1. I know that I -and I suspect many others- have fought that same internal battle that you describe so well in your post regarding whether the ones we help are truly deserving of being helped, or are they taking advantage of the compassion of others. Most often I try not to fight it any more, because I can finally admit that I can’t judge, and as a Christian, I have to accept that as the truth, only God can judge because only God can really know another’s heart. So when God judges my heart, I don’t want Him seeing that I was making excuses to fight the urge that His Spirit put there for me to be charitable. If the object of my charity is deceiving me, then that is just something else that God will have to judge. But as long as it is within my means to do so, I will try and honor the urge to help another whenever I can. Thanks for the great post that gave me so much cause to stop and think. Kudos.

    • Thank you. It is rather difficult to live in a country like India because it brings you face to face with such issues more often than you would like to encounter. It is always a moral dilemna but like you rightly said, it can’t stop us from being human, so we do give out money.

  2. Deception of this type happens everywhere. I suspect. Here in England, it has even become an organised crime in some areas with groups of beggars all working for a someone. I write as an English tourist who loves visiting India, and prone to a particular dilemma. The value of our respective currencies means that what little I might give may be a days/ weeks total for a poor beggar, and if being seen giving it, have been surrounded by other beggars. That’s life – if only we could help everyone and not count the cost.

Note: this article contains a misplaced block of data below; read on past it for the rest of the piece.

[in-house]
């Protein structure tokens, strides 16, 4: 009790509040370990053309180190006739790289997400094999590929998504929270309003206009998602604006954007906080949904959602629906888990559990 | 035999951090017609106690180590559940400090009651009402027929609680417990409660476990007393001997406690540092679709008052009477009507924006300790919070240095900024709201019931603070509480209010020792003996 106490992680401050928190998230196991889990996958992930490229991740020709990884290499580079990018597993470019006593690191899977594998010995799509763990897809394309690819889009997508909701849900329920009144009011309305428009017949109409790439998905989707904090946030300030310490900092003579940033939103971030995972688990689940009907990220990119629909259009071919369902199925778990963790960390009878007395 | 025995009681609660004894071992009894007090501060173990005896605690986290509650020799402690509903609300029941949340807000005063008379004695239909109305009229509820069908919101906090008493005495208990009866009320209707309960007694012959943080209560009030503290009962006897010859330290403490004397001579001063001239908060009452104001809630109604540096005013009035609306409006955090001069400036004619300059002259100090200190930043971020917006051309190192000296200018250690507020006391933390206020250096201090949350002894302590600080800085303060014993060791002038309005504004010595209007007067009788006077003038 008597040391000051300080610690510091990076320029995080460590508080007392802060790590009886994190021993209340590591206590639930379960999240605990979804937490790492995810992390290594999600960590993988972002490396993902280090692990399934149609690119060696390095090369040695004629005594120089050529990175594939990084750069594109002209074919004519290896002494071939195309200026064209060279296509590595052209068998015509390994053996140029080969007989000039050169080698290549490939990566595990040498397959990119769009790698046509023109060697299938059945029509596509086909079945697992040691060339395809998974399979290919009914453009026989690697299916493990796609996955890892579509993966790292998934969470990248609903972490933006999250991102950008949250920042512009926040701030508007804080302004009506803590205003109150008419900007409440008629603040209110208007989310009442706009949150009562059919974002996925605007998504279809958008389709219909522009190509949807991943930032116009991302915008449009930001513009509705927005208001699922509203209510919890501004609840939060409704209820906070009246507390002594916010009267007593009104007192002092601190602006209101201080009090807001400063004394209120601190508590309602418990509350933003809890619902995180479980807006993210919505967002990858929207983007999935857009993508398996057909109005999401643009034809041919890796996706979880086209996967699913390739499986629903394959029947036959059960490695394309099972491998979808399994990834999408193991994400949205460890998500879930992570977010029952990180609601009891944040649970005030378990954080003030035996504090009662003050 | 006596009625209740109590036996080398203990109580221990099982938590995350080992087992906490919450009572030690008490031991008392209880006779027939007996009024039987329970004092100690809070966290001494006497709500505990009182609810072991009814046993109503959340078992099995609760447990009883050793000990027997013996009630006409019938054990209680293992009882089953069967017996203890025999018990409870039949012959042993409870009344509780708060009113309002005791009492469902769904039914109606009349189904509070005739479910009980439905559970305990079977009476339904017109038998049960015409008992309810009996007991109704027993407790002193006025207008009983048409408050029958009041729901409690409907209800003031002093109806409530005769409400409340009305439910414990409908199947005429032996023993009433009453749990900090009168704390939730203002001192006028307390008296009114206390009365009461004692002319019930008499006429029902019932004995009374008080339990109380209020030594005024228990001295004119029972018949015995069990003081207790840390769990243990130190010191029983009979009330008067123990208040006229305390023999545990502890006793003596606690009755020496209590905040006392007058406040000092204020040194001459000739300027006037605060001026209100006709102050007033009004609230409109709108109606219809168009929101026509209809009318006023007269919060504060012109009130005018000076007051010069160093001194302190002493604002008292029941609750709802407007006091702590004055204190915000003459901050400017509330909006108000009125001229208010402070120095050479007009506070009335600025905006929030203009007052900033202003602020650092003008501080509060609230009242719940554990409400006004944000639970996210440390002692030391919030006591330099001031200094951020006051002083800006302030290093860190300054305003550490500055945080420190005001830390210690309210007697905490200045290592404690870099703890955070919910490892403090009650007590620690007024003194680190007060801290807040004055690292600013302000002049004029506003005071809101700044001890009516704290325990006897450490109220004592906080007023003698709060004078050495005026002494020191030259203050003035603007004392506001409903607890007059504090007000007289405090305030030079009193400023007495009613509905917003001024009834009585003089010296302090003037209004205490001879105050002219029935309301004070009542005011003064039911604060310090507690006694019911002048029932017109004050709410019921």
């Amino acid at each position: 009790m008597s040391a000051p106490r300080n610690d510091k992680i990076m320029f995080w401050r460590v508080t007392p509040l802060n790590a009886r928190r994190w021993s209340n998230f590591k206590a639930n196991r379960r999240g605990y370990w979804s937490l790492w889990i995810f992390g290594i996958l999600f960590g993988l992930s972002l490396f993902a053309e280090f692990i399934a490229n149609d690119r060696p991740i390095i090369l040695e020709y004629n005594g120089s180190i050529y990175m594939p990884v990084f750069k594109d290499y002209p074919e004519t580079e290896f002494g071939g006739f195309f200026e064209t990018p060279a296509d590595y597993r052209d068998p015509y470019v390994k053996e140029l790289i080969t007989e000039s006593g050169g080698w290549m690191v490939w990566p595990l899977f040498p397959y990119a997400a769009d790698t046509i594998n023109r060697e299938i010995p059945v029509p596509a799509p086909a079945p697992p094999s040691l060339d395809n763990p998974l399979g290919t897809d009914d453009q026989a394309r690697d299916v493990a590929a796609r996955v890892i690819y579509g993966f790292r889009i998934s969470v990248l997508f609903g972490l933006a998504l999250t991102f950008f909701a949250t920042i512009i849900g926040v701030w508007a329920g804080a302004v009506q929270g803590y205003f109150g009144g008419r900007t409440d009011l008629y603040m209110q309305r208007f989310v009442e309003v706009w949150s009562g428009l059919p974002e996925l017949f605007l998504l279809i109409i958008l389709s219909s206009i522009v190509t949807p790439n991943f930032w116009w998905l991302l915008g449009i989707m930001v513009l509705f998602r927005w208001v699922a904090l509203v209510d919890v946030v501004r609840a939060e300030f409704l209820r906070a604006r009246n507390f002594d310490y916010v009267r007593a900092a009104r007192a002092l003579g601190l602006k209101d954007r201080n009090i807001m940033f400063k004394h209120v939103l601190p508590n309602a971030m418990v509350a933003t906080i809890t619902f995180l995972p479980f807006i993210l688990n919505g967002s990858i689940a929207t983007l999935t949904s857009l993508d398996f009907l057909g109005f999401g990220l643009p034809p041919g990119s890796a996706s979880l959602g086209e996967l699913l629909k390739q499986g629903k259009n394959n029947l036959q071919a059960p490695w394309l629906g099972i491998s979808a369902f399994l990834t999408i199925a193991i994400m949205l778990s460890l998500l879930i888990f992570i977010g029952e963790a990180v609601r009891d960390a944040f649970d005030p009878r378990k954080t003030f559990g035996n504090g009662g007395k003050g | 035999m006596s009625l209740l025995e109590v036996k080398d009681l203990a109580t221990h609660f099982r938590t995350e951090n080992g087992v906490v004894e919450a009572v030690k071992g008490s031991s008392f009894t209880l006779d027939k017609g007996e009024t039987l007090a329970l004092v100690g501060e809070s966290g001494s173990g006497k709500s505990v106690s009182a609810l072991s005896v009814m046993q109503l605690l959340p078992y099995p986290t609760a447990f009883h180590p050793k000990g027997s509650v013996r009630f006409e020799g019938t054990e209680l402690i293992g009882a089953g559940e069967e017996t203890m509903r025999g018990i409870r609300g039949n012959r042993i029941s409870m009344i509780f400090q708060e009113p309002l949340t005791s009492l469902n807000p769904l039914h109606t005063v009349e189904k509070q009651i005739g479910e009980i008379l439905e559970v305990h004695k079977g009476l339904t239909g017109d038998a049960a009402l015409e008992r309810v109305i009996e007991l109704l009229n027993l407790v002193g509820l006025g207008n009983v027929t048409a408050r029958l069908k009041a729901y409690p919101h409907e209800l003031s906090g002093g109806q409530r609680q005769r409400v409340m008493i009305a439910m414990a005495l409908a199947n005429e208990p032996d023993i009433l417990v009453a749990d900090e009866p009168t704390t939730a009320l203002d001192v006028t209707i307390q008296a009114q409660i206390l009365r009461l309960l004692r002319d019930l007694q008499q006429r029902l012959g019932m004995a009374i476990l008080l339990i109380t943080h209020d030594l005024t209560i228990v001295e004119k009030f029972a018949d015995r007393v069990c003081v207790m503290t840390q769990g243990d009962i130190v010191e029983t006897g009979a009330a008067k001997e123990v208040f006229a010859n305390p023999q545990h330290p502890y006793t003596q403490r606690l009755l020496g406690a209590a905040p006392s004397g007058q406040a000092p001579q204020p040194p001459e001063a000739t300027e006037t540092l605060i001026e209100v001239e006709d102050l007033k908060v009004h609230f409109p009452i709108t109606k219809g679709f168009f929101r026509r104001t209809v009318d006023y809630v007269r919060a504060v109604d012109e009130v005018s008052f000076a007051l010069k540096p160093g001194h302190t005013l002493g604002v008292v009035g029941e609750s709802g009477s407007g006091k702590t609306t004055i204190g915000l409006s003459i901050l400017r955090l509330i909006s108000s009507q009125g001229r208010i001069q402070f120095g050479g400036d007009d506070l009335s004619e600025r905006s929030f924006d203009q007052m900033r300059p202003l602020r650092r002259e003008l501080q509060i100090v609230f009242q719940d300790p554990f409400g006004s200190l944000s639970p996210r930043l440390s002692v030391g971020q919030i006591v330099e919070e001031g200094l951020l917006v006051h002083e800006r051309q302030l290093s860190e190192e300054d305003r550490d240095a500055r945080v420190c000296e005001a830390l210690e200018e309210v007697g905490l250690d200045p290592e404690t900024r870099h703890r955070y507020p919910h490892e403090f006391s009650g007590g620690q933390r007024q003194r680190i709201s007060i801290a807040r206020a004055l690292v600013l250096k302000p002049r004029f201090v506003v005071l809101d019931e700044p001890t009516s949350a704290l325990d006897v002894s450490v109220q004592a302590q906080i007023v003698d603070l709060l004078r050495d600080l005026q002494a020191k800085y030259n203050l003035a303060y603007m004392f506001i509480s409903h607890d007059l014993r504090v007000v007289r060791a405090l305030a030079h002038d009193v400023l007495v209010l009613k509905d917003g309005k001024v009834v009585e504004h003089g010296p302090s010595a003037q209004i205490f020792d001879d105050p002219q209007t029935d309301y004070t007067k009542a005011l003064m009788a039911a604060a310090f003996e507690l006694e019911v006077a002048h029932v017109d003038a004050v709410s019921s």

3. Here’s a further challenge for you (which might answer some of your dilemma here) – Don’t give to charities but WORK for charities.

    By that I don’t mean we all have to give up our day jobs. What I mean is that instead of throwing out money at charities, hoping that they aren’t going to turn out to be a big con but at the same time patting ourselves on the back for ‘caring for other’ before we turn away and forget about the needy; instead we get involved with the work personally – volunteer to help out at weekends at shelters and so on – so that we know what the charity is about and can both give money AND time to others.

    For my case, I raise money for LAMB – where I lived and worked in Bangladesh for six years – because I know it does a fantastic job among the poorest in Bangladesh and I have a relationship with the people there and the work they do. This charity is my primary focus because I know it well. I don’t throw pennies at the beggar and hope he won’t die choking the alcohol I just effectively bought for him – if I can even be bothered to worry about him that long! Instead I give it where I know it will save lives – including beggars – and make a real difference to people who need it. I would love it if everyone did that – would a peaceful world we’d know!

    • Ken:

      I know exactly what you mean. I have worked for many nonprofits and I am still working for some. Nothing gives yo greater satisfaction than this. It is always a moral dilemna when it comes to giving out money. But our time? We can give that out at our own will with 100% commitment and money thus follows.

      I am so glad to hear about your life’s experience as well. Thank you 🙂

      • It’s always a pleasure to leave a comment on your posts Tanushree and you’re someone who clearly has a heart for people – something I’ve taken a lifetime to develop I think and I’m still not very good at it! I think you’re a shining example to others and I’m proud to be associated with you even if it just through commenting on your posts! Bless you.